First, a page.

This institute began in 1847 at the home of painter Lambertus Hardenberg. Since 1893 the club has its residence in the white villa at Lange Voorhout 15 in The Hague. There are accepted as members artistically working members (painters, sculptors and photographers) and art lovers. The members will be selected from a given by the general committee.
An artist membership allows to exhibit his own works in the galleries of the Company. These so-called sales exhibitions have passed since the founding of the association until today integral part of this institution! Art lovers have to be invited by other members. The association leases its properties even to nonmembers, too.
The unspoilt countryside around even the rich coastal town of The Hague with its rural environment and the unspoiled landscape and nature and the nearby fishing village of Scheveningen attracted many young artists. The artists wanted to be far away from the state-run requirements of art (neo-classicism) and liked to decide their own way. The model was the successful artist colony of Barbizon south of Paris in the forest of Fontainebleau. The unaltered life of the people and the unspoilt polders and the North Sea coast played an important role. They wanted to be far away from the beginning in the Netherlands industrialisation in Amsterdam and Rotterdam.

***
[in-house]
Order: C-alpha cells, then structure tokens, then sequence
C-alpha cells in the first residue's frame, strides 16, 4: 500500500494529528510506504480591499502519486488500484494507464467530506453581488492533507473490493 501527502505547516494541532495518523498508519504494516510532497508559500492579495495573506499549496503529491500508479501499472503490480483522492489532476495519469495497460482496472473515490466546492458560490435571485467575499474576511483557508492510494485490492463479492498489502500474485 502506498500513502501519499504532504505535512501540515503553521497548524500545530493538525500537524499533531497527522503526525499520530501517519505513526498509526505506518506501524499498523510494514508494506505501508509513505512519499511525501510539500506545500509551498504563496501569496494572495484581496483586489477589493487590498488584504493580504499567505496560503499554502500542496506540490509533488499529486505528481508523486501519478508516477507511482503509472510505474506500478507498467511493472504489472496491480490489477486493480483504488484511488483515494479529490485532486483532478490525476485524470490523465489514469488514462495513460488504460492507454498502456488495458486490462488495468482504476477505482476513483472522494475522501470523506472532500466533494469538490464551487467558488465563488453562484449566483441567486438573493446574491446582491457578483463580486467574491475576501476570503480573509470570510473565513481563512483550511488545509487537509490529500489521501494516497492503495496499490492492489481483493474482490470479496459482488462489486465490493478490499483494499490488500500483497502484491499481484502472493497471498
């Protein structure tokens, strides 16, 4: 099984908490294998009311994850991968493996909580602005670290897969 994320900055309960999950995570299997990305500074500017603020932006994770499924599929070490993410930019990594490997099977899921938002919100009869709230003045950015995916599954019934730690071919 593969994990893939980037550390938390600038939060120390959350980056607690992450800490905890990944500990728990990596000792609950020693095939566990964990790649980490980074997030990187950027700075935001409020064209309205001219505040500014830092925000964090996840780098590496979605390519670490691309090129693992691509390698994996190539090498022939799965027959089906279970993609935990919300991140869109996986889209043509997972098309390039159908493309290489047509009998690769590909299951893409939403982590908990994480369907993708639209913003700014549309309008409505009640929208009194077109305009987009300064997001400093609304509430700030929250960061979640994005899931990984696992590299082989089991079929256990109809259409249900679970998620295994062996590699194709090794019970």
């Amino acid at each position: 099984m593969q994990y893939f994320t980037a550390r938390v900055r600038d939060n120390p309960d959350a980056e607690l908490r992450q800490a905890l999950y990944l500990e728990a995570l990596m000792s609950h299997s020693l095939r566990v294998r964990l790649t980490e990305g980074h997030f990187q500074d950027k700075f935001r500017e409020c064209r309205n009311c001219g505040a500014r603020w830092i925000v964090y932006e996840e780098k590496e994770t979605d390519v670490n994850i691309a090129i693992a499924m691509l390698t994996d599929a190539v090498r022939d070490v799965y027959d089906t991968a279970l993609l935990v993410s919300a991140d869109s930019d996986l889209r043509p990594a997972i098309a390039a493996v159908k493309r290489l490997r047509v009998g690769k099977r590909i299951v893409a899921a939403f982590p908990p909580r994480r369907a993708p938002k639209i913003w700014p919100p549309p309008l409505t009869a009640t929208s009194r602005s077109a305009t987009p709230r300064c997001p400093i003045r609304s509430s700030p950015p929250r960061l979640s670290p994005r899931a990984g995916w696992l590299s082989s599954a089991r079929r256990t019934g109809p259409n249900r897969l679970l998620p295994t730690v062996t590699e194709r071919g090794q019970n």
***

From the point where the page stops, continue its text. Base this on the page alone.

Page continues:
Following the abolition of the patronage for artist they were searching for a new way. The city of 's-Gravenhage (The Hague) with its surroundings and the coastal landscape of the North Sea at Scheveningen became attractive for young painters. In 1847 with the establishment of the association Pulchri Studio such a new approach has been emerged. These artist's association is a typical Dutch development. It stands in the continuation of the tradition of the old academies of the 17th and 18th centuries. A special role has played gatherings, which were called art considerations (Kunstbeschouwingen). They offered the artists the opportunity to present their own works the other members and to exchange information with the other painters. This way of handling the works creators as an Apprentice with other artists as Master has been the guarantee of the success of the Hague School. The location served as a studio and workshop. Right at the beginning this cooperative had no exhibition rooms. Alternatively the painters participated in the two or three-yearly Exhibition of Living Masters. – In 1882, Vincent van Gogh participated in such an art appreciation along with Bosboom and Henkes. The location had the function of the social contact to the native population. It wasn't only a place of social encounter, but at the same time it offered to the artists the opportunity to communicate with collectors and dealers. – This was very important.